During the recent presidential debate, a number of candidates suggested that global warming represents an existential threat to mankind, and thus requires dramatic and immediate action.
Governor Jay Inslee has been particularly generous in the use of this term, but he is not alone. Kamala Harris, Cory Booker, Bernie Sanders and Elizabeth Warren have said the same thing, as have several media outlets and environmental interest groups.
Some of these folks also claim that the window for action on climate change is closing–Jay Inslee suggests that the next president will be the last able to take effective steps. Others suggest 10 or 12 years.
But are these existential threat claims true? That is what we will examine in this blog.
An existential threat is one that threatens the very existence of mankind. Something that is a simply a challenge or an inconvenience is not an existential threat. An existential threat must have the potential to undermine the very viability of human civilization.
As described below, global warming is a serious problem and its impacts will be substantial—but in no way does it seriously threaten our species or human civilization. And with reasonable mitigation and adaptation, mankind will continue to move forward—reducing poverty, living healthier lives, and stabilizing our population.
What do current climate models tell us? These models are run under specific scenarios of emission of CO2 and other greenhouse gases (see figure). In one, RCP8.5, we simply continue doing what we are doing, with escalating use of coal and oil. Not much renewable energy. Many believe this scenario is too pessimistic. Much more reasonable is RCP 4.5, which has modestly increased emissions through 2040, declining after 2050. I suspect this one will be closer to reality.
The implication of these emissions on global temperature is shown below based on a collection of climate models (CMIP-5). Under the extreme scenario, the earth warms by about 4C, but for the reasonable one (RCP4.5), global warming is about 2C (3.6F). This warming will not be uniform, being greater in the polar regions, less over the eastern oceans.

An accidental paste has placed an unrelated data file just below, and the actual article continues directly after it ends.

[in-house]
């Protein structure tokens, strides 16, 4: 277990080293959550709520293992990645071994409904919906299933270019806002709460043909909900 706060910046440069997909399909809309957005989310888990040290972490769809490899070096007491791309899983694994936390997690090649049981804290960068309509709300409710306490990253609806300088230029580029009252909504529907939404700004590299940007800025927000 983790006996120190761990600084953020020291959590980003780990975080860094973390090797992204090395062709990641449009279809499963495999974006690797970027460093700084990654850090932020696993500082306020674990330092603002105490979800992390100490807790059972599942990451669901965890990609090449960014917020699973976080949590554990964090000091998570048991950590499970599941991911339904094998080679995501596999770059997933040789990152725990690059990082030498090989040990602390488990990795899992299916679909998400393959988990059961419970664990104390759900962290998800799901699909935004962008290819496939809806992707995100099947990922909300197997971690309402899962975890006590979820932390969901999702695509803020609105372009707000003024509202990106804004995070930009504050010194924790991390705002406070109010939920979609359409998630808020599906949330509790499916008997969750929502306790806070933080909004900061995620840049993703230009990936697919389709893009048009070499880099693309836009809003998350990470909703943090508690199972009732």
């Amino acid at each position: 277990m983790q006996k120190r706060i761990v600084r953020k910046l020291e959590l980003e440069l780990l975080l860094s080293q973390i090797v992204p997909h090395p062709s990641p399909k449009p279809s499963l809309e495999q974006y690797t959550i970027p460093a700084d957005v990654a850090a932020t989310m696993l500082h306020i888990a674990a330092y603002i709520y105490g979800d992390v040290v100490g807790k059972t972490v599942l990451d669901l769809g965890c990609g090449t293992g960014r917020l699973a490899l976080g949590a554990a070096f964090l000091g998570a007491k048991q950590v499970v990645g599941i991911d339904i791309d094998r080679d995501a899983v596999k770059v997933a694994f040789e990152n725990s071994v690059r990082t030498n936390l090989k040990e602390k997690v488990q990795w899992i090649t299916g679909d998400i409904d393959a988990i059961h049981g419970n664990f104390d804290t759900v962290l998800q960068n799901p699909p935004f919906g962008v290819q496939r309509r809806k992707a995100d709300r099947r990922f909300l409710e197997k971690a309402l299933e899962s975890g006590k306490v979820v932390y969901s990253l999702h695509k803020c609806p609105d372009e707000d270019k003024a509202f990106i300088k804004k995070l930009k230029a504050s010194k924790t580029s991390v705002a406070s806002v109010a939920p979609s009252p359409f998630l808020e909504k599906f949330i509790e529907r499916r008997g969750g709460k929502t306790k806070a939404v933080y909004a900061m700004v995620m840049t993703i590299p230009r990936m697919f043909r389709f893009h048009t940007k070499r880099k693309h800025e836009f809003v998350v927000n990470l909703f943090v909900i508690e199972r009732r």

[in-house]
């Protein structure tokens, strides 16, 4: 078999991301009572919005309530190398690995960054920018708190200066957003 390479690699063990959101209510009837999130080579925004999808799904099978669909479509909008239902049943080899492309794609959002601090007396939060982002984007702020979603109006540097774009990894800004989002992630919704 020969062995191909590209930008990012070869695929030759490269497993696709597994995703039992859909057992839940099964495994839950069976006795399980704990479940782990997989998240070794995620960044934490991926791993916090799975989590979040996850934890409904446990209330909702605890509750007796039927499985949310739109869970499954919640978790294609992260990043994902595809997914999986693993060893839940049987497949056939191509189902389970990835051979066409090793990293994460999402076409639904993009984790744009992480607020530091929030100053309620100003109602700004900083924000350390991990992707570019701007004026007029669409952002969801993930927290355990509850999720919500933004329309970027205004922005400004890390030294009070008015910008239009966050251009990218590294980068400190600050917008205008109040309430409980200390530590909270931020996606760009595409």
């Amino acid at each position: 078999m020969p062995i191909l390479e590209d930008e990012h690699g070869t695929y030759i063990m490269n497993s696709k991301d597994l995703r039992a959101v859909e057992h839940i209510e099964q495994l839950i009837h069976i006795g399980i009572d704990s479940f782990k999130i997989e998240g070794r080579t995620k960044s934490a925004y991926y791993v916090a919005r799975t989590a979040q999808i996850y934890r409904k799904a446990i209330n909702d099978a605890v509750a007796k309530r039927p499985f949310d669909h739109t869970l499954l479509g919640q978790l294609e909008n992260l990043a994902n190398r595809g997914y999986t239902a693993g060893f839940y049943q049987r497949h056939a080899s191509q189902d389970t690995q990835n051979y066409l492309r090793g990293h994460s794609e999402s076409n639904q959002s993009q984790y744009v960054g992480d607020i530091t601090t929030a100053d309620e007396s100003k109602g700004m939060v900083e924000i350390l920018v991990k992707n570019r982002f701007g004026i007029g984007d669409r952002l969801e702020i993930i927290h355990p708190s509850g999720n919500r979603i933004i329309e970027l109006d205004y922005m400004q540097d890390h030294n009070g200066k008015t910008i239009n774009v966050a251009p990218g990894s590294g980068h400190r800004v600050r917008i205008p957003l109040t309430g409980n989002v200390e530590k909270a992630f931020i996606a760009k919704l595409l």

You will note the temperature rise in RCP 4.5 is relatively steady through around 2045 and then starts to gradually plateau out. No sharp transitions, no falling off of a cliff, no sudden catastrophes.
I have run a large collection of high resolution climate simulations over the Northwest, driven by the aggressive RCP 8.5 scenario. As shown for Seattle’s mean annual temperature below, there is a steady rise, again with no sudden changes that would be hard to adapt to. Most NW folks will want to purchase an air conditioner for summer, but there is no threat to our existence, and winters will be more pleasant.
But what do official international and national evaluations project for the economic future?
First, let’s check the conclusions of the highly respect Intergovernmental Panel on Climate Change (IPCC), which provides a consensus view of many scientists and nations. Their analysis (SR15, Chapter 3) quoted a paper by Yohe (2017) that found a U.S. GDP loss of 1.2% per degree of warming, So with a 2 C global warming associated with RCP4.5, we are talking about a 2.4% loss of national income in 2100. Not a 2.4% loss from today’s levels, but 2.4% less of the substantially greater income in 2100.